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“It’s All About the Beer.” New Steam Mill Brewing by Cheryl Gillespie


f one of your passions in life is finding a really great beer, the new brewery tap room at 7 Mechanic Street in downtown Bethel is for you. Scott Fraser, one of the owners, is quoted in the title above. He says he loves to brew, serve, drink, and talk about beer. Another owner and brewer Brent Angevine says, “Steam Mill Brewing is a passion project rather than a business.” Along with wives, Koral and Lori, these two opened up their place in grand fashion on Mollyockett Day, July 21st of this summer, after practicing and perfecting their craft by home brewing at Scott’s house in the Steam Mill section of Bethel every weekend since 2015. Bethel Living went to check out the beer and the taproom and talk with these people about their endeavor that has received a lot of buzz. We found out Scott and Brent have known each other since early childhood days. The wives jumped into the middle of things according to both of them. All four work fulltime jobs when they are not at the taproom. Scott is a pharmacist; Brent works on forestry equipment in the Western Maine/New Hampshire area. Scott’s wife Koral co-owns and operates Nurturing Vines, a local nursery school/daycare. Lori, Brent’s wife, is a lab technician. Both couples have children. This explains the three day weekend open hours. This is also why they promote a family atmosphere where generations can sit and enjoy the taproom together.

shirts, sweatshirts, caps, glasses, growlers, and more accessories. Pictures of the old mill from the Bethel Historical Society hang on the walls. Brent told BL that as far as microbreweries are ranked in Maine, Steam Mill is a very tiny one. It has a two barrel brewing system. It takes four weeks to brew each batch of beer. Then it needs to be force carbonated and kegged. Presently, they make more types of beer than they can tap and serve. They rotate offerings. Steam Mill buys local ingredients to make their beer. Their hops come from Buck Farm in Mapleton up in Aroostook County. Brent says it costs a little more, but it is worth it for the freshness. Also, if you consider the cost of transportation from distant suppliers, the difference in price is not that bad. Having recently attended a brewers’ conference, Brent was pleased to tell BL that he and Scott are proud to help the local Maine farmers in their attempt to become sustainable growers through better crop rotation and soil enrichment. The farmers grow malt in the spring and potatoes in the fall. They used to grow feed grain in the spring when brewers were not buying malt and lose money in an attempt to improve their soils and production. They have also used a Lisbon malt house. They like doing business with local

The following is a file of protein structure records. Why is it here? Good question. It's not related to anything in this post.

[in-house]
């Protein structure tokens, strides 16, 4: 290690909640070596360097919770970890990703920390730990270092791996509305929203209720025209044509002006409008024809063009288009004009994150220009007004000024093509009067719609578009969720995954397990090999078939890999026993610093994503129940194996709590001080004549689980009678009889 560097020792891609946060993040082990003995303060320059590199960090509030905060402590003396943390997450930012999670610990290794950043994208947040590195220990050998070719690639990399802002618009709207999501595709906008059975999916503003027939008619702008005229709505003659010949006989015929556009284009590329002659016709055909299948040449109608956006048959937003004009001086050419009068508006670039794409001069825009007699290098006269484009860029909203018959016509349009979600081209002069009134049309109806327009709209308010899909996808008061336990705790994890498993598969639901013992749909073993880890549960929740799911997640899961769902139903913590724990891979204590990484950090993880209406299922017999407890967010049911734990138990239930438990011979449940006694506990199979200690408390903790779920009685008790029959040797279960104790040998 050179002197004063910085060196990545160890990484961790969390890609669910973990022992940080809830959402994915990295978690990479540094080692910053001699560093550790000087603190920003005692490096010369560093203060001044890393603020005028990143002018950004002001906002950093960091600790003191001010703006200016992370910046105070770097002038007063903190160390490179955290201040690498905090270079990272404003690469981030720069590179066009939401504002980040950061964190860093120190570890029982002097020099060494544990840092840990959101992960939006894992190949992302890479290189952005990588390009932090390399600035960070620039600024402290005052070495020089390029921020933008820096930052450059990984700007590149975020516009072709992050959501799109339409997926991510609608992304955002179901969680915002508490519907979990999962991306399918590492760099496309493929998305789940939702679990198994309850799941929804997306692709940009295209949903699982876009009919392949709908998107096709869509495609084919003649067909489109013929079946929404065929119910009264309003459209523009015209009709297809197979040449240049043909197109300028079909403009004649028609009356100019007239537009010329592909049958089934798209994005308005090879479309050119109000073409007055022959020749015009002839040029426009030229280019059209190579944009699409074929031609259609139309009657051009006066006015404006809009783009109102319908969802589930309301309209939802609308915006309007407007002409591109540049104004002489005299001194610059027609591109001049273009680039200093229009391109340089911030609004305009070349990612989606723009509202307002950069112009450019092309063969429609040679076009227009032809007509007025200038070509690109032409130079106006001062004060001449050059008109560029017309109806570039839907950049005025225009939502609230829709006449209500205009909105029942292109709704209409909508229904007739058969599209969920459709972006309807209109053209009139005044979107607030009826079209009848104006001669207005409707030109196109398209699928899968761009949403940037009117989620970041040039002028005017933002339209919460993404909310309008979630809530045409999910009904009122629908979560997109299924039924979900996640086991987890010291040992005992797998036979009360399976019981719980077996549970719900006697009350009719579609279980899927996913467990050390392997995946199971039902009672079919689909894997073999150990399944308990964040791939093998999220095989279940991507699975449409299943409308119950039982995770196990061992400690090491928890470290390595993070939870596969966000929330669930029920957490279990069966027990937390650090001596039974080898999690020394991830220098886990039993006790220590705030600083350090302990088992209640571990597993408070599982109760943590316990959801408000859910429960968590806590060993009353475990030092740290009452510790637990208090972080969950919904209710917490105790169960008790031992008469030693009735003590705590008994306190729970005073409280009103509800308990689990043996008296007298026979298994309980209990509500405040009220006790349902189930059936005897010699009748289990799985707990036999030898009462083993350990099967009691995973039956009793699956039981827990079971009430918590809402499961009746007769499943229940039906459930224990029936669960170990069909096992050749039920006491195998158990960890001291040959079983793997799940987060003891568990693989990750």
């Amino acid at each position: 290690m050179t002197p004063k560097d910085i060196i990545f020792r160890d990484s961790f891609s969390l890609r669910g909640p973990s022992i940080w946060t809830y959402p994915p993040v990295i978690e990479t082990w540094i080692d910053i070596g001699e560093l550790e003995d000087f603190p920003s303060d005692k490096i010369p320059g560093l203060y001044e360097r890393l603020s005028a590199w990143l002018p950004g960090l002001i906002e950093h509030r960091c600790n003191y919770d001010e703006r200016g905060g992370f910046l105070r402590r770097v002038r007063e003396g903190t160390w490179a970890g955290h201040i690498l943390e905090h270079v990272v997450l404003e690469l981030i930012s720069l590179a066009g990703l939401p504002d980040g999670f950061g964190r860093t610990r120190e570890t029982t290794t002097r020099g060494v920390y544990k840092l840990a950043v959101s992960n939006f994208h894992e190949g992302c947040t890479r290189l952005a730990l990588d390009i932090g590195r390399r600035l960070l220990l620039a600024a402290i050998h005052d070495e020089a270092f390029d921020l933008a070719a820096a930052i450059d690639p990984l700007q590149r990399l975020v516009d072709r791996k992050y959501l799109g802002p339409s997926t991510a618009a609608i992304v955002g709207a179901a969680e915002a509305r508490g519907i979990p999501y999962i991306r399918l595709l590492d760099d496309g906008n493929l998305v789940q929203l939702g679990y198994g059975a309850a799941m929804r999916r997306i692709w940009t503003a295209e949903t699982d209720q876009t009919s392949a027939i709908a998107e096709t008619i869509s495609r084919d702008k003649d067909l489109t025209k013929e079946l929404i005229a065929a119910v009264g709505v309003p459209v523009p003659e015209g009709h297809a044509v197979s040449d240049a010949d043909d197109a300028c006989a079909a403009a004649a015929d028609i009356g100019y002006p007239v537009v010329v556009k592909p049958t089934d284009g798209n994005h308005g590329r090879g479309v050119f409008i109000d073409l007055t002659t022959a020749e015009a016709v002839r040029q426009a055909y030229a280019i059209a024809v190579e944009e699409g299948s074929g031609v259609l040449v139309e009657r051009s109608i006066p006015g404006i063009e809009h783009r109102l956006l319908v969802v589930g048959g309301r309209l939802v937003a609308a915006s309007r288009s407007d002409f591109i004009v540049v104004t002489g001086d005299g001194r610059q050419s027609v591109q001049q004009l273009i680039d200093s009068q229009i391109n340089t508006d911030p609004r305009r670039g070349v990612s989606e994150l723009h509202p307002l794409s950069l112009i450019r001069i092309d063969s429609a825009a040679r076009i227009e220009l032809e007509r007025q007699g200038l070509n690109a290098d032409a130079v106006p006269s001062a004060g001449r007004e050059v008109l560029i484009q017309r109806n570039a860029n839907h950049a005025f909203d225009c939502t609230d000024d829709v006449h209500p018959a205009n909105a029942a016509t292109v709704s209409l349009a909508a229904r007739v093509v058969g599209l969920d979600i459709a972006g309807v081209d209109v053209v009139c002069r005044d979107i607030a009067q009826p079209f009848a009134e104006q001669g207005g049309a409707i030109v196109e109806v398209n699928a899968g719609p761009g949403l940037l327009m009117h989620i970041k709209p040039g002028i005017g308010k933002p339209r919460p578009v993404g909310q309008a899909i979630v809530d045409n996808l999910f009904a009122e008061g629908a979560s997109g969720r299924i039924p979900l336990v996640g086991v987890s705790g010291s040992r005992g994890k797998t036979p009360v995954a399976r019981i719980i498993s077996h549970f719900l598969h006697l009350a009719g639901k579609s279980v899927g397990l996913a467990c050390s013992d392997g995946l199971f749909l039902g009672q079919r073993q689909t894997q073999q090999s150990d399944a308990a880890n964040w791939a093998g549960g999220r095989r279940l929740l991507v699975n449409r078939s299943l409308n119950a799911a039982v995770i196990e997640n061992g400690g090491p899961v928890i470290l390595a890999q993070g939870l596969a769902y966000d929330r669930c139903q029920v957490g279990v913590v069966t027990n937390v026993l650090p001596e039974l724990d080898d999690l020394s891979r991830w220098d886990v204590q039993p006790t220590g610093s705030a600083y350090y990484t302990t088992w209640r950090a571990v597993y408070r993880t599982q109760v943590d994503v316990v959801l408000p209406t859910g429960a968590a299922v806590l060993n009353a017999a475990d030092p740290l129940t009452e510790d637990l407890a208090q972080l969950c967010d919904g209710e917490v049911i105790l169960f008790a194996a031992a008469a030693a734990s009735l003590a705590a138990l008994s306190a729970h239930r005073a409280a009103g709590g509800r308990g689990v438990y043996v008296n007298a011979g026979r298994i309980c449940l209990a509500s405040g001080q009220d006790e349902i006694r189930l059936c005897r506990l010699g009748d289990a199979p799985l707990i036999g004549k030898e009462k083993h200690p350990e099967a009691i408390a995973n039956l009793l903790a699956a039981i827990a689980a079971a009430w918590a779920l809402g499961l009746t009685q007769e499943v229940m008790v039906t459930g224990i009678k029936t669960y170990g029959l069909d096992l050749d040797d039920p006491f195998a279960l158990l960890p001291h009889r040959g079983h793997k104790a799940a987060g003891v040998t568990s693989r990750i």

The name of their brewery taproom comes from the historical steam mill that operated on Route Two in West Bethel. Just before and after the turn of the Twentieth Century, it made large spools for the abundant spinning mills in Maine and nearby areas. Ecologically sound, it operated by using scrap wood to create steam. It burned down and was replaced by a dowel mill that unfortunately suffered the same fate in the early 1960s. That area of town is still known by many locals as Steam Mills. The taproom’s name and logo derive their origins from this history. An old steam mill wheel decorates the outside front of their building, plus coasters, tee Bethel LIVING |


people to ensure freshness and to boost the local economy. The names of all the Steam Mill beers have stories attached to them. Brent and Scott wanted to brew a beer their wives would like. They did that with Paradise Perle. It is a delightful, Belgium ale on the low side of the alcohol content. Paradise is the name of the road Scott and Koral live on, and perle is the name of the hop used to brew it. This BL writer enjoys this brew, too, along with Scott’s favorite beer which is a malt-hop balanced ale called Alder River Red, named after a local water way. Brent’s favorite of his brews is Overset RyePA which is just what it sounds like—an American IPA brewed with rye, so it has a lingering hint of whiskey in its taste. Overset is the name of a pond in Greenwood where Brent and his family have enjoyed hiking. Pine Hill Porter is named after the area near Gould Academy where Brent and Scott spent many days skiing, sliding, and just playing as youngsters. Mollyockett IPA is a popular dry, hoppy IPA. MexicoME Lagah is a crisp, light lager with a fun name. There are many more names of beers that would give you a chuckle.